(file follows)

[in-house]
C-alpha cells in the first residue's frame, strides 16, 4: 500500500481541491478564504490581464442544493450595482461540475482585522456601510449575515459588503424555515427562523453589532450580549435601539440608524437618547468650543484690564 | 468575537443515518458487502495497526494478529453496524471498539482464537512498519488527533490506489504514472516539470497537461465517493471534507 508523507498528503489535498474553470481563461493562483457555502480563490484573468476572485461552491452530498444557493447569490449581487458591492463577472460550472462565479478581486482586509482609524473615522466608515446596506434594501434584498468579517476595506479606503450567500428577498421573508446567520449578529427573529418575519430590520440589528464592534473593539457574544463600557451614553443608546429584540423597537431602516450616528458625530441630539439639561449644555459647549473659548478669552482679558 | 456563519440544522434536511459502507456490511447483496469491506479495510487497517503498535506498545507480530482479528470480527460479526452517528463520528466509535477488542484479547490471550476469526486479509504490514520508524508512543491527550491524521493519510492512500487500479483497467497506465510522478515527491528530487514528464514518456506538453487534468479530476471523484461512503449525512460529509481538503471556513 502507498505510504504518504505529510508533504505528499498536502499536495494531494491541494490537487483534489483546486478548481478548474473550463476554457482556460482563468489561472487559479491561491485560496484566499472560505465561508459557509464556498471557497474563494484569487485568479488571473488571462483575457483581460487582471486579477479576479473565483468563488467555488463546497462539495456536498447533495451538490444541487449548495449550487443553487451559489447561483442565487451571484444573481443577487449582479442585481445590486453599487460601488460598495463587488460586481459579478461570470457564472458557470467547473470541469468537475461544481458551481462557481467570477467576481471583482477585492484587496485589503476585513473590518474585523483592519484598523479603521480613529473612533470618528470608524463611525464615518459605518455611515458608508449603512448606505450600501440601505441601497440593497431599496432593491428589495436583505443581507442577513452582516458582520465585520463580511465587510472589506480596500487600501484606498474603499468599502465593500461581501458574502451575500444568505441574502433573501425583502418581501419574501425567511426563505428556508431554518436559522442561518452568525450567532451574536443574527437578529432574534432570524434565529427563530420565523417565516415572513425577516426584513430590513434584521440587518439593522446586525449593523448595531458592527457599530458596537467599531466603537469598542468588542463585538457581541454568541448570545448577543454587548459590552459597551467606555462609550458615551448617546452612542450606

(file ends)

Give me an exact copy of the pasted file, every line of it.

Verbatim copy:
[in-house]
C-alpha cells in the first residue's frame, strides 16, 4: 500500500481541491478564504490581464442544493450595482461540475482585522456601510449575515459588503424555515427562523453589532450580549435601539440608524437618547468650543484690564 | 468575537443515518458487502495497526494478529453496524471498539482464537512498519488527533490506489504514472516539470497537461465517493471534507 508523507498528503489535498474553470481563461493562483457555502480563490484573468476572485461552491452530498444557493447569490449581487458591492463577472460550472462565479478581486482586509482609524473615522466608515446596506434594501434584498468579517476595506479606503450567500428577498421573508446567520449578529427573529418575519430590520440589528464592534473593539457574544463600557451614553443608546429584540423597537431602516450616528458625530441630539439639561449644555459647549473659548478669552482679558 | 456563519440544522434536511459502507456490511447483496469491506479495510487497517503498535506498545507480530482479528470480527460479526452517528463520528466509535477488542484479547490471550476469526486479509504490514520508524508512543491527550491524521493519510492512500487500479483497467497506465510522478515527491528530487514528464514518456506538453487534468479530476471523484461512503449525512460529509481538503471556513 502507498505510504504518504505529510508533504505528499498536502499536495494531494491541494490537487483534489483546486478548481478548474473550463476554457482556460482563468489561472487559479491561491485560496484566499472560505465561508459557509464556498471557497474563494484569487485568479488571473488571462483575457483581460487582471486579477479576479473565483468563488467555488463546497462539495456536498447533495451538490444541487449548495449550487443553487451559489447561483442565487451571484444573481443577487449582479442585481445590486453599487460601488460598495463587488460586481459579478461570470457564472458557470467547473470541469468537475461544481458551481462557481467570477467576481471583482477585492484587496485589503476585513473590518474585523483592519484598523479603521480613529473612533470618528470608524463611525464615518459605518455611515458608508449603512448606505450600501440601505441601497440593497431599496432593491428589495436583505443581507442577513452582516458582520465585520463580511465587510472589506480596500487600501484606498474603499468599502465593500461581501458574502451575500444568505441574502433573501425583502418581501419574501425567511426563505428556508431554518436559522442561518452568525450567532451574536443574527437578529432574534432570524434565529427563530420565523417565516415572513425577516426584513430590513434584521440587518439593522446586525449593523448595531458592527457599530458596537467599531466603537469598542468588542463585538457581541454568541448570545448577543454587548459590552459597551467606555462609550458615551448617546452612542450606